Updated 12:30 a.m., June 1
A tanker truck driving at high speeds on the Interstate 35W bridge near downtown Minneapolis barreled toward people marching to protest the killing of George Floyd.
In a press conference that took place following the incident, state officials said it doesn’t appear any protesters were hit by the truck. The driver was treated and released from the hospital for injuries and is under arrest on probable cause of assault.
During that same press conference Gov. Tim Walz announced that Attorney General Keith Ellison will lead the prosecution in Floyd’s killing.
Demonstrators were still shaken as they described the tanker truck barreling down the freeway where thousands were marching peacefully. Eyewitnesses also described children in the path of the truck as it pushed toward the I-35W bridge crowd.
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The state Department of Transportation had shut down interstates at 5 p.m., so it remained unclear how the truck got on the interstate.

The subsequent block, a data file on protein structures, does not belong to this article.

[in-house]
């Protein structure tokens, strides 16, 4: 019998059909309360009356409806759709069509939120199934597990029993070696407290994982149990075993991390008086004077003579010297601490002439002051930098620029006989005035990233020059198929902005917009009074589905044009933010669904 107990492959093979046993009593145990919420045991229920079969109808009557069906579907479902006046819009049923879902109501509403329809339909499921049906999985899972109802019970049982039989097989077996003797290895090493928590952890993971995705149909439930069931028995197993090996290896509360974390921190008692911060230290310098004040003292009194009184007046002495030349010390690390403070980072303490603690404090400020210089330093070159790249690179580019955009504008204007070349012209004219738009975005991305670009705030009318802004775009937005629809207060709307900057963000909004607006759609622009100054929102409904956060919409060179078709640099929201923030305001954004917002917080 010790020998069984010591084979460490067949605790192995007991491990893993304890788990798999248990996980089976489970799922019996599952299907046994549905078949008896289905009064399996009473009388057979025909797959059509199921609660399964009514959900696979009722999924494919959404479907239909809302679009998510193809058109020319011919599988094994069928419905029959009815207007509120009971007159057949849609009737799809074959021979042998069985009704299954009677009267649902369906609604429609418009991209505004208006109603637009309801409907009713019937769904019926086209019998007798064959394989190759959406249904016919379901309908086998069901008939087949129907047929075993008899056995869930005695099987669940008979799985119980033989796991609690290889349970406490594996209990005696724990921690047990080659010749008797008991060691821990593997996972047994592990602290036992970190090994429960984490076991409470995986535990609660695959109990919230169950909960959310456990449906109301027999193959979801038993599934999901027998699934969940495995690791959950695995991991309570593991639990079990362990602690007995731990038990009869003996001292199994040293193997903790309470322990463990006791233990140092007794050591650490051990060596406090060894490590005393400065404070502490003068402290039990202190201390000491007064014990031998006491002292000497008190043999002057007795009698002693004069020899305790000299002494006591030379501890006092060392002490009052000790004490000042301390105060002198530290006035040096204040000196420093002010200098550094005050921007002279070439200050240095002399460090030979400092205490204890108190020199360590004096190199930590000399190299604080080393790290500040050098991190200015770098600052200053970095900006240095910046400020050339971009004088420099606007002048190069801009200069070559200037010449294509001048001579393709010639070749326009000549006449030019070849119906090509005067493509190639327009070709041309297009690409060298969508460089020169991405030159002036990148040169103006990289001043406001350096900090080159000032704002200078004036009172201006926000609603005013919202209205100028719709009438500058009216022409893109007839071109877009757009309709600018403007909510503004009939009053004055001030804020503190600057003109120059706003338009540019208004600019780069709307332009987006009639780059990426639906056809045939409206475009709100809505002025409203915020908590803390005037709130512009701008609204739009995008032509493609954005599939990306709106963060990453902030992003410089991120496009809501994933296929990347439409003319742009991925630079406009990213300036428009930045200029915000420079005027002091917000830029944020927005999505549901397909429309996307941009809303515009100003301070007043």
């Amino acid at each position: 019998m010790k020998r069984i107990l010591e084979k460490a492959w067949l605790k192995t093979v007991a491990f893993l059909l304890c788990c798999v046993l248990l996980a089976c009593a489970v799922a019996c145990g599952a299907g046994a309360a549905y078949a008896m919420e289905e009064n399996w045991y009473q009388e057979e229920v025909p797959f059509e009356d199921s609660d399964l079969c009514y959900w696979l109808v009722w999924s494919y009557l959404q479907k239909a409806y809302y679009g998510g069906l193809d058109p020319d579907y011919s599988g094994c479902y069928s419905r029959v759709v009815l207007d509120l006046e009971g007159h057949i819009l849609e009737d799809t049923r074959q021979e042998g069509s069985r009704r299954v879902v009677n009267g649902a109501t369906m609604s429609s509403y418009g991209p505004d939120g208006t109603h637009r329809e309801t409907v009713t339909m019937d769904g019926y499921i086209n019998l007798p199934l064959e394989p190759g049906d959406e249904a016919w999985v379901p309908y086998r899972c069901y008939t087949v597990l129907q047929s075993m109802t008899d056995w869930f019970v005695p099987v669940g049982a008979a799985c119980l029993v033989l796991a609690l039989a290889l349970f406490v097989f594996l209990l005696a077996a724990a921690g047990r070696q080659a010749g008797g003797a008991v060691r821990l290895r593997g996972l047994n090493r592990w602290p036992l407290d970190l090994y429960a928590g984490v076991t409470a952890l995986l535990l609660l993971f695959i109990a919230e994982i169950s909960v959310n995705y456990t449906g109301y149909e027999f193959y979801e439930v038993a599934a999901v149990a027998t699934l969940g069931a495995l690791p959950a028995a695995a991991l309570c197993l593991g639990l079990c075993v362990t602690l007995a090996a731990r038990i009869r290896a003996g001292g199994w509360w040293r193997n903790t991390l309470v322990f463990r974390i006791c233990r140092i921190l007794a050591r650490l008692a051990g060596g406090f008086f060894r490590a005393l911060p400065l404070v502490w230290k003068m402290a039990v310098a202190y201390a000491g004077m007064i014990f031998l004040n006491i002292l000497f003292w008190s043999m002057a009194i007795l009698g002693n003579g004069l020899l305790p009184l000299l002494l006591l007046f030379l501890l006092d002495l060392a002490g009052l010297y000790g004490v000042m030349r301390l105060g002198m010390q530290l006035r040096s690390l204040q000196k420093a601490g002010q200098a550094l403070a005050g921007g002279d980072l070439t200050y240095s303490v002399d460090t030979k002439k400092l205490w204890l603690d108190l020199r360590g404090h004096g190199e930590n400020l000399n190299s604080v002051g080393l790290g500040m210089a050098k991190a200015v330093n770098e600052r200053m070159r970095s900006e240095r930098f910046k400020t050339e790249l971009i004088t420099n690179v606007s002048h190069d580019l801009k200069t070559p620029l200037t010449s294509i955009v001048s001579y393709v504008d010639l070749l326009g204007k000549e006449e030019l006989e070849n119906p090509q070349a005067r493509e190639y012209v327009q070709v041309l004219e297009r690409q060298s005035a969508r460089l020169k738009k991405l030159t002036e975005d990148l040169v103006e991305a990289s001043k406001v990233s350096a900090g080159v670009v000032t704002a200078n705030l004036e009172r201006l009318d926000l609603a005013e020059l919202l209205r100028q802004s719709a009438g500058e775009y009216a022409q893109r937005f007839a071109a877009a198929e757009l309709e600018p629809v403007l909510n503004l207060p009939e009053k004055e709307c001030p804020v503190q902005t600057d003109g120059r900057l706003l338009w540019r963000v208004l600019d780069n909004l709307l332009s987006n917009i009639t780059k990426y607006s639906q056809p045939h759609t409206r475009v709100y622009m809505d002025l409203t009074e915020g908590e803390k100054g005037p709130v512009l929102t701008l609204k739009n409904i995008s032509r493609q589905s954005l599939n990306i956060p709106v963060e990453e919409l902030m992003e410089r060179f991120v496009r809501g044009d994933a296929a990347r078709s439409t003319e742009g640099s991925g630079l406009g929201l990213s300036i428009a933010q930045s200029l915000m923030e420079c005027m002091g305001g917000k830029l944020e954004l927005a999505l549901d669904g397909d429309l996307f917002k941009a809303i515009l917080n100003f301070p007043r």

During a late night press conference Corrections Commissioner Paul Schnell said there were traffic diversions in place during the protest. "It appears as though the driver attempted to get around, did get around and ultimately entered that area,” he told reporters.
The driver was later identified as a 35-year-old from Otsego. The man was booked into the Hennepin County jail Sunday.
MPR News typically doesn’t name criminal suspects before they are charged.
“We were peaceful and kneeling. Everybody was sedentary, kneeling on the ground. And that semi pummeled through the whole fricking crowd! In peaceful protest!” one woman who witnessed the incident said through tears.
Video shared on social media show men rushing after the truck as it blared its horn down the freeway.